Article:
“Limpy Jim?” said Frank, interrogatively.
“Yes, he’s lame; that’s what makes us call him Limpy Jim.”
“I suppose you lost?”
“Yes, I lost every penny, and had to sleep out, cos I hadn’t a cent to pay for lodgin’. ’Twas a awful cold night, and I got most froze.”
“Wouldn’t Jim let you have any of the money he had won to pay for a lodging?”
“No; I axed him for five cents, but he wouldn’t let me have it.”
“Can you get lodging for five cents?” asked Frank, in surprise.
“Yes,” said Dick, “but not at the Fifth Avenue Hotel. That’s it right out there.”
They had reached the junction of Broadway and of Fifth Avenue. Before them was a beautiful park of ten acres. On the left-hand side was a large marble building, presenting a fine appearance with its extensive white front. This was the building at which Dick pointed.
“Is that the Fifth Avenue Hotel?” asked Frank. “I’ve heard of it often. My Uncle William always stops there when he comes to New York.”
“I once slept on the outside of it,” said Dick. “They was very reasonable in their charges, and told me I might come again.”
“Perhaps sometime you’ll be able to sleep inside,” said Frank.
“I guess that’ll be when Queen Victoria goes to the Five Points to live.”
“It looks like a palace,” said Frank. “The queen needn’t be ashamed to live in such a beautiful building as that.”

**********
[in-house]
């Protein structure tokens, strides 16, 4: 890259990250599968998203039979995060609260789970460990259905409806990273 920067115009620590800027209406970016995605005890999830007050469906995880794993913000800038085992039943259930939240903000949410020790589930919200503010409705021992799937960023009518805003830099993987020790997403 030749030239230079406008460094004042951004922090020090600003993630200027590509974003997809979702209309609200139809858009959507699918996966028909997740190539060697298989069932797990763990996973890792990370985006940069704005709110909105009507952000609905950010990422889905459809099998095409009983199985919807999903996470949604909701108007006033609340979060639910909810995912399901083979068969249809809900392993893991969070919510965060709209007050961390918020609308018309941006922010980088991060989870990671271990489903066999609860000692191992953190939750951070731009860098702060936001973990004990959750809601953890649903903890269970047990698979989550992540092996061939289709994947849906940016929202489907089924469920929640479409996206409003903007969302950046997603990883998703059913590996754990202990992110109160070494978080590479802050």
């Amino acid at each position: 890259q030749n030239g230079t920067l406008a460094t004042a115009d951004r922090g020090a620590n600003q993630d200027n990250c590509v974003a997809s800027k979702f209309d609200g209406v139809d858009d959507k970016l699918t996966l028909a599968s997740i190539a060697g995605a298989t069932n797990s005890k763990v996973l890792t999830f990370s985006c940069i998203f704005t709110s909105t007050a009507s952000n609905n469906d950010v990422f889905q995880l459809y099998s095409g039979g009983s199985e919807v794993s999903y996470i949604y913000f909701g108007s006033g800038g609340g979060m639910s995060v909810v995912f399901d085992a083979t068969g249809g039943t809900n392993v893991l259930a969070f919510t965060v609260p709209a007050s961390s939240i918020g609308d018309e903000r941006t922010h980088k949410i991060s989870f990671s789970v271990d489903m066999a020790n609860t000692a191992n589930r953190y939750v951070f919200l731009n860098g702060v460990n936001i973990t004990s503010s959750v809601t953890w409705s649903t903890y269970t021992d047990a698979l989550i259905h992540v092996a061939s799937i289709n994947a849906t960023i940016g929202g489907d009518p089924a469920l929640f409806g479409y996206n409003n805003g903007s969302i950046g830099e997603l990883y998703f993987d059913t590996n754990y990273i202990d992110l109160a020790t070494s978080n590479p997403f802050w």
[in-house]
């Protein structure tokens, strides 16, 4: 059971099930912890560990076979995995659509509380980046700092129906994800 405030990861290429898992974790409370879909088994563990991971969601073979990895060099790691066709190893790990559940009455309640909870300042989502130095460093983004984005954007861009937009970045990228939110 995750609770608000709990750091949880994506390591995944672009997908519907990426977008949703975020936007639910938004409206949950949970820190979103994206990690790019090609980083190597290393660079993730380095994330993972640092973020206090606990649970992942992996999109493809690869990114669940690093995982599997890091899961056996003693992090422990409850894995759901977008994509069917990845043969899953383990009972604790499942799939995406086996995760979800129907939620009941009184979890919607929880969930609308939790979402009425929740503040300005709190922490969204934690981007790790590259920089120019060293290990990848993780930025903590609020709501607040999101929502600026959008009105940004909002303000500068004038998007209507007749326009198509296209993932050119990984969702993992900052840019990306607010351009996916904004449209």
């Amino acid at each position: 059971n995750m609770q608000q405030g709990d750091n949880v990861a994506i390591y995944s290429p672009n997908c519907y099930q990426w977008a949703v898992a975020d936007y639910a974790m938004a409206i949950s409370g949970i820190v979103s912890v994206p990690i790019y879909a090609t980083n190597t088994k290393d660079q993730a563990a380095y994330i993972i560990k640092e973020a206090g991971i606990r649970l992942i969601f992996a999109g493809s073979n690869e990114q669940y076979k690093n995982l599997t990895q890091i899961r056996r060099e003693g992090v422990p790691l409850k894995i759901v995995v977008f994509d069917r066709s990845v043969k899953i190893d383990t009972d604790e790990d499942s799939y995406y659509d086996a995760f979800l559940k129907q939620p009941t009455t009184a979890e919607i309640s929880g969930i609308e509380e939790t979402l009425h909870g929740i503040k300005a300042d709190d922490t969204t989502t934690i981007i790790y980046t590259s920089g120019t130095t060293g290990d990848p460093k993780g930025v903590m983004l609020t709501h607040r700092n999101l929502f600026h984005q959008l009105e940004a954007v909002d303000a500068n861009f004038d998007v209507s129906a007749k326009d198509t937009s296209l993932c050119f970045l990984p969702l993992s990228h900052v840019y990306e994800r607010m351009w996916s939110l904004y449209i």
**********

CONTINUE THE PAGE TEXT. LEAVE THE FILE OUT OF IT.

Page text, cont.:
Though Frank did not know it, one of the queen’s palaces is far from being as fine a looking building as the Fifth Avenue Hotel. St. James’ Palace is a very ugly-looking brick structure, and appears much more like a factory than like the home of royalty. There are few hotels in the world as fine-looking as this democratic institution.
At that moment a gentleman passed them on the sidewalk, who looked back at Dick, as if his face seemed familiar.
“I know that man,” said Dick, after he had passed. “He’s one of my customers.”
“What is his name?”
“I don’t know.”
“He looked back as if he thought he knew you.”
“He would have knowed me at once if it hadn’t been for my new clothes,” said Dick. “I don’t look much like Ragged Dick now.”
“I suppose your face looked familiar.”
“All but the dirt,” said Dick, laughing. “I don’t always have the chance of washing my face and hands in the Astor House.”
“You told me,” said Frank, “that there was a place where you could get lodging for five cents. Where’s that?”
“It’s the News-boys’ Lodgin’ House, on Fulton Street,” said Dick, “up over the ‘Sun’ office. It’s a good place. I don’t know what us boys would do without it. They give you supper for six cents, and a bed for five cents more.”
“I suppose some boys don’t even have the five cents to pay,—do they?”